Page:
Service is an integral part of Father Vincent Capodanno High School in Vass, North Carolina. This year, as part of the school’s spring intercession, students were given the opportunity to serve through Christian Appalachian Project’s (CAP) YouthFest, an alternative spring break service trip for high school students.
During their week of service with CAP, the group of students and staff worked to build a new front porch and a back porch with an accessibility ramp for a woman in Floyd County. Watching the group make quick work of the project during the week, the homeowner was thrilled knowing she would be able to sit on her new front porch and have more freedom and accessibility in and out of her home because of the ramp.
Students at Father Vincent Capodanno High School are typically given the opportunity to do community service for a few hours every Wednesday, such as picking up trash along the highway, serving at a food bank, or helping in a classroom for students with special needs. The full week of service through YouthFest built a strong bond between the students and showed them the tangible impact their service can make. This is the first year that the school has participated in YouthFest.
“It’s good they understand service, but now they actually get to do it for an extended period of time,” said Michaela Loomis, a teacher from the school who joined the students at YouthFest. “It’s really amazing to see this project the kids are doing has a positive impact on someone’s life. I think it will give them a good feeling, but it will also be a positive impact for the rest of the school year, maybe even the rest of their lives.”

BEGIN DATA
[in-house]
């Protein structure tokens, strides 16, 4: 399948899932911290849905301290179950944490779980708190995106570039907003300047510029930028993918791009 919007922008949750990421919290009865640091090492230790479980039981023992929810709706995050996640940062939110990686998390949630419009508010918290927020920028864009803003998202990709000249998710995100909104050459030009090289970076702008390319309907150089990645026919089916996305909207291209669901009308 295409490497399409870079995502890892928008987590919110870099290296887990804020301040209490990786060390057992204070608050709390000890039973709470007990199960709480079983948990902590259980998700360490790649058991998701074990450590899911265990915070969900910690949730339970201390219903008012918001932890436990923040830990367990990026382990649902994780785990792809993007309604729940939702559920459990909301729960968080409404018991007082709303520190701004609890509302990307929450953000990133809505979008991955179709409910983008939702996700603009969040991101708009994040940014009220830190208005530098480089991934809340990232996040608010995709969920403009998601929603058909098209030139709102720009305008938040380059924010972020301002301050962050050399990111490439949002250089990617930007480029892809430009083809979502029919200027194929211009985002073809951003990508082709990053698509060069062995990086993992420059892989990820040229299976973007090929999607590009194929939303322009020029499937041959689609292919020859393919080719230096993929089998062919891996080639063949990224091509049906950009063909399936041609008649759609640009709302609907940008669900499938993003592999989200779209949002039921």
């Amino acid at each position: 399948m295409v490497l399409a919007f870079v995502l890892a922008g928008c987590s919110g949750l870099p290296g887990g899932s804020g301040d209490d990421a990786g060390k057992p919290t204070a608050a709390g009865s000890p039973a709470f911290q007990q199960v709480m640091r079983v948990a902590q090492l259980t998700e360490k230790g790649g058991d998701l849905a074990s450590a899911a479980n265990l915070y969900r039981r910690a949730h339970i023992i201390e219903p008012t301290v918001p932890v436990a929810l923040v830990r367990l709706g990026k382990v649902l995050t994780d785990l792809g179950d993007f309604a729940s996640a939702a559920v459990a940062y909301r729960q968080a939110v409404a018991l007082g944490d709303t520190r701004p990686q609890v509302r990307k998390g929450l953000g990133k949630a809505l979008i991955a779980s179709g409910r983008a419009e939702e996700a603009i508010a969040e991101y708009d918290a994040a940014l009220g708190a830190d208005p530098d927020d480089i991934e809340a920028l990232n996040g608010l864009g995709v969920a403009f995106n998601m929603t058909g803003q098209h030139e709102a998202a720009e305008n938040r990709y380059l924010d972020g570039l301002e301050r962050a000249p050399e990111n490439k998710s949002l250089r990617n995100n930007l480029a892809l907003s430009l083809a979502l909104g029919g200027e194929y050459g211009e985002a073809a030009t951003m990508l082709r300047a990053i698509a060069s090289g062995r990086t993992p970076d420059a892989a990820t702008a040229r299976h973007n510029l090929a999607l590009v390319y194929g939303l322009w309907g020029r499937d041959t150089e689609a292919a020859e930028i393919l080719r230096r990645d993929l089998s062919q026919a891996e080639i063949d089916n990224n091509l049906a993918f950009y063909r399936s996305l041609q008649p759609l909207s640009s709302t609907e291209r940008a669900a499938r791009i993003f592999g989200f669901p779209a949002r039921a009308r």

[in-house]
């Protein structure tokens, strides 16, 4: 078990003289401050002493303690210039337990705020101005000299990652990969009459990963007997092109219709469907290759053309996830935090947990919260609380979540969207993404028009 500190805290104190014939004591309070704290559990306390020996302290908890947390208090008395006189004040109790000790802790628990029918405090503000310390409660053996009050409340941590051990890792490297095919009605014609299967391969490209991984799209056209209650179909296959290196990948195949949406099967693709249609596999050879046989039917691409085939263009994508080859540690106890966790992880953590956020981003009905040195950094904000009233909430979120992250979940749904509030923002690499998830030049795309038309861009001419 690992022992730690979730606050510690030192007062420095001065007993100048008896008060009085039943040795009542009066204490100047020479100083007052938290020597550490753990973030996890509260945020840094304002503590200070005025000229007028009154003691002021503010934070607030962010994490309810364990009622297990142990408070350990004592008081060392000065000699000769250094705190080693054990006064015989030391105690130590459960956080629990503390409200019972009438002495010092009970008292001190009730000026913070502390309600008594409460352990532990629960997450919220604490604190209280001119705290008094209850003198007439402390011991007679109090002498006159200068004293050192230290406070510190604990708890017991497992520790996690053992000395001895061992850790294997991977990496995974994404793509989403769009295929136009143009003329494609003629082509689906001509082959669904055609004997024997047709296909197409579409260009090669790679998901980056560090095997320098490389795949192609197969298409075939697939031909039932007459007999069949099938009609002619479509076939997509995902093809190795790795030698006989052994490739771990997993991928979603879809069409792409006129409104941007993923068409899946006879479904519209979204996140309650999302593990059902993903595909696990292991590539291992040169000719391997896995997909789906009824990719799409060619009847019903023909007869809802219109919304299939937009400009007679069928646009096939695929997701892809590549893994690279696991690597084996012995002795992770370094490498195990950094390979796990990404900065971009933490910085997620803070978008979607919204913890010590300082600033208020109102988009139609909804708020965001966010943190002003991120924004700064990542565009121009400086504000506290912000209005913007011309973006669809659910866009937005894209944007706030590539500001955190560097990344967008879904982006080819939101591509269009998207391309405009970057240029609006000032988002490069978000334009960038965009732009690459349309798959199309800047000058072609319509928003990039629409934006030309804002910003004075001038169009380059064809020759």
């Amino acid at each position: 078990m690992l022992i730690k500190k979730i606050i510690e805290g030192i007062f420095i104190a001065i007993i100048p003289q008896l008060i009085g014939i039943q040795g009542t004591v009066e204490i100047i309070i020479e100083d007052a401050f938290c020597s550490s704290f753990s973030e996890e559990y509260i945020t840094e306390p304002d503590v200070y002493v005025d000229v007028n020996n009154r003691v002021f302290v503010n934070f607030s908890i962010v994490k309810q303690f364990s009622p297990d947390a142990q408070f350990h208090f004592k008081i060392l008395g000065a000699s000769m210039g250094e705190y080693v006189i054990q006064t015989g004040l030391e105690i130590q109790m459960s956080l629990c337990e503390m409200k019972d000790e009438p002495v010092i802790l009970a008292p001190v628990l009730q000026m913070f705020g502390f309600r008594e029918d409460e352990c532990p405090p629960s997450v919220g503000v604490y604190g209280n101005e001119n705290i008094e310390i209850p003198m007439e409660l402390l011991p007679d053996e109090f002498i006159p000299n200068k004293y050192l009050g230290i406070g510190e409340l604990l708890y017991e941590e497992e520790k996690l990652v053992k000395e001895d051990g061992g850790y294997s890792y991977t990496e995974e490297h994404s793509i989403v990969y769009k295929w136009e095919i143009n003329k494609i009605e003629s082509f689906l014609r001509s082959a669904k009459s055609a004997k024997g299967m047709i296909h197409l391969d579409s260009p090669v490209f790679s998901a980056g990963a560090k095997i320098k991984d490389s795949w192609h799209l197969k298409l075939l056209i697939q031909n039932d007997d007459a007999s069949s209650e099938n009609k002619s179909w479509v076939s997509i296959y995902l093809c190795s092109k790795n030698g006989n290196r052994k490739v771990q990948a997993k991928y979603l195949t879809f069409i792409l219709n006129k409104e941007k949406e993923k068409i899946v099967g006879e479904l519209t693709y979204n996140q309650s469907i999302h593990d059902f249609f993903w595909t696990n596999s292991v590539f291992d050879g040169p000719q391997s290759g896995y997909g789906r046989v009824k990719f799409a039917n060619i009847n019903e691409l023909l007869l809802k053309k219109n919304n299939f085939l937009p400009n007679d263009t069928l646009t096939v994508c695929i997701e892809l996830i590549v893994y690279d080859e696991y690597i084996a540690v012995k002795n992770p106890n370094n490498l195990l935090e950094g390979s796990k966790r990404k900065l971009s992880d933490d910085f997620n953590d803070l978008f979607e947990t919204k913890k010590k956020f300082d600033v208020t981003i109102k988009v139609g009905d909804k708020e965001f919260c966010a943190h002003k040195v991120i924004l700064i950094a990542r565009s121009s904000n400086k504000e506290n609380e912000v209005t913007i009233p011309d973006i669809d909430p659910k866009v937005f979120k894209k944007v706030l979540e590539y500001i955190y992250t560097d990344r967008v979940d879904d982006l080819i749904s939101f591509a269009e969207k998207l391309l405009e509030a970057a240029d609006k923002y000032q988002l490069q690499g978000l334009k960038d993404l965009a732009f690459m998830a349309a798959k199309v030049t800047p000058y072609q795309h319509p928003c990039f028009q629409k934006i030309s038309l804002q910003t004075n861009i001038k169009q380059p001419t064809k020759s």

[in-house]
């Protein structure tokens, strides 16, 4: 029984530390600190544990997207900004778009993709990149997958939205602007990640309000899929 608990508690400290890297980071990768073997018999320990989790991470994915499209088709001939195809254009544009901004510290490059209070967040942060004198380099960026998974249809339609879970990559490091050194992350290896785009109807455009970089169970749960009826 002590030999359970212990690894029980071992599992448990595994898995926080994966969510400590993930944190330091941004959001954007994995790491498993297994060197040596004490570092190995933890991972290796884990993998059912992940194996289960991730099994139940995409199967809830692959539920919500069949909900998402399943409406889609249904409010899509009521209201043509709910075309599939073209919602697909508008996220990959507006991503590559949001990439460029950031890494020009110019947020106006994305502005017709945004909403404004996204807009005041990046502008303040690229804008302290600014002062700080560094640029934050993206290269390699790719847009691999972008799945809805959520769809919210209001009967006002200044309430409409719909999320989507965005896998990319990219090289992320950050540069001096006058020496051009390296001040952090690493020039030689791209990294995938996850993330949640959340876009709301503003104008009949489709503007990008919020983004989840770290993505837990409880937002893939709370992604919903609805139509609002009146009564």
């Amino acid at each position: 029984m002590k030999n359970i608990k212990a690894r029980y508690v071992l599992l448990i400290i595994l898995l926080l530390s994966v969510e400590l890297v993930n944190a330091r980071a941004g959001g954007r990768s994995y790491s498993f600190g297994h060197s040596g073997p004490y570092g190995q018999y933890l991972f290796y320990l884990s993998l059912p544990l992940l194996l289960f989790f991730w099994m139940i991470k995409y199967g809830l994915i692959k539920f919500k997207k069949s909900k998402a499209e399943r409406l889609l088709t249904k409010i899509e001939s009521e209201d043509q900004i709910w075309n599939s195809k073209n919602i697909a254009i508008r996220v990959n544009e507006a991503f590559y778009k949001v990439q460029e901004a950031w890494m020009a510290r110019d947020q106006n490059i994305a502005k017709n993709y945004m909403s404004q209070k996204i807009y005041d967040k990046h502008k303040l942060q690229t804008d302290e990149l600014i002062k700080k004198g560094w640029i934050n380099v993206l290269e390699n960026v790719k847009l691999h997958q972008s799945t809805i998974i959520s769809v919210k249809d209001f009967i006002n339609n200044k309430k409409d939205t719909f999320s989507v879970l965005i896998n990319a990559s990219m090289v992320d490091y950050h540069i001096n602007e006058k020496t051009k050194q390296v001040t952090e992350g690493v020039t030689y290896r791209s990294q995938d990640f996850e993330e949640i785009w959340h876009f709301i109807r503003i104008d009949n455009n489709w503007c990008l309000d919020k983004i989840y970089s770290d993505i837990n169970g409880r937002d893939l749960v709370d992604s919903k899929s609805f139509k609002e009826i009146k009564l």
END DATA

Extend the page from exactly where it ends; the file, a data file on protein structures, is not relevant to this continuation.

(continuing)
For many of them, YouthFest was their first experience working with wood and tools. CAP’s Home Repair Program staff and volunteers take time during YouthFest to teach groups and volunteers how to safely operate tools in order to complete home repair projects for individuals and families in need.
“I want to do this again,” said Lexi Waldo, a freshman. “At first, I was a little worried about not knowing what to do, but there are a lot of people to help you with the work, and it feels really good knowing you are helping people. I know little things make a difference, and I know our work is going to go a long way.”
The experience helped the students develop a new perspective about the challenges people in Appalachia can face and how they can make a real difference in the region.
“It means a lot to me to be able to do this,” said Julia Attar, also a freshman. “When we first came, we saw the front steps of the home were made of cinderblocks. It means a lot to know I can help her have safe access in and out of her home, and I’m taking away a lot of life skills I can use later.”
Jozeph Capps, another student who worked on the project, added, “No matter what age you are, you can still help do big things no matter what.”
With the help of groups and volunteers like the students and staff from Father Vincent Capodanno High School, CAP can make more homes safe, warm, dry, and accessible for more children, their families, and seniors in Appalachia.